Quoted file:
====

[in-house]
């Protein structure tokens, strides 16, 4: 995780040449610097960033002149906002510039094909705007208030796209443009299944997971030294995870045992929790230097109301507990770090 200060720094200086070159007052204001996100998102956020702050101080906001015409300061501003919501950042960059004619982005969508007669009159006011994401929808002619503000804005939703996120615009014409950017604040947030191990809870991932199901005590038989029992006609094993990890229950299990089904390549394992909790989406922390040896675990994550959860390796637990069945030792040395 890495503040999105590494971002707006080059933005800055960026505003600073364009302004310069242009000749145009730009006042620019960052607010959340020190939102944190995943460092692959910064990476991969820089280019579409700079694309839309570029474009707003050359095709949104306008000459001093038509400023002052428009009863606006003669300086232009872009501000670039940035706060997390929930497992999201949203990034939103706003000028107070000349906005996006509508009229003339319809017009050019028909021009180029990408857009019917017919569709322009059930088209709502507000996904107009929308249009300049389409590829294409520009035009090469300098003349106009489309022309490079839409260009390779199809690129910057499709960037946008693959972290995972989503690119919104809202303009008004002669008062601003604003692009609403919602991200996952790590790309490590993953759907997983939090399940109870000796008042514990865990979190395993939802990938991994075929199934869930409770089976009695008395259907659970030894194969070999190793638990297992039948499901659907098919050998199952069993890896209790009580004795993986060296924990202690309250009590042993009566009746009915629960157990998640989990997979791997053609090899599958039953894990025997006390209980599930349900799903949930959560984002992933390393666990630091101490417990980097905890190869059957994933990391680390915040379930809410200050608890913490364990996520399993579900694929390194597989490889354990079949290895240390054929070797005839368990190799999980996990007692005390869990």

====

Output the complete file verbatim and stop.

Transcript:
[in-house]
């Protein structure tokens, strides 16, 4: 995780040449610097960033002149906002510039094909705007208030796209443009299944997971030294995870045992929790230097109301507990770090 200060720094200086070159007052204001996100998102956020702050101080906001015409300061501003919501950042960059004619982005969508007669009159006011994401929808002619503000804005939703996120615009014409950017604040947030191990809870991932199901005590038989029992006609094993990890229950299990089904390549394992909790989406922390040896675990994550959860390796637990069945030792040395 890495503040999105590494971002707006080059933005800055960026505003600073364009302004310069242009000749145009730009006042620019960052607010959340020190939102944190995943460092692959910064990476991969820089280019579409700079694309839309570029474009707003050359095709949104306008000459001093038509400023002052428009009863606006003669300086232009872009501000670039940035706060997390929930497992999201949203990034939103706003000028107070000349906005996006509508009229003339319809017009050019028909021009180029990408857009019917017919569709322009059930088209709502507000996904107009929308249009300049389409590829294409520009035009090469300098003349106009489309022309490079839409260009390779199809690129910057499709960037946008693959972290995972989503690119919104809202303009008004002669008062601003604003692009609403919602991200996952790590790309490590993953759907997983939090399940109870000796008042514990865990979190395993939802990938991994075929199934869930409770089976009695008395259907659970030894194969070999190793638990297992039948499901659907098919050998199952069993890896209790009580004795993986060296924990202690309250009590042993009566009746009915629960157990998640989990997979791997053609090899599958039953894990025997006390209980599930349900799903949930959560984002992933390393666990630091101490417990980097905890190869059957994933990391680390915040379930809410200050608890913490364990996520399993579900694929390194597989490889354990079949290895240390054929070797005839368990190799999980996990007692005390869990």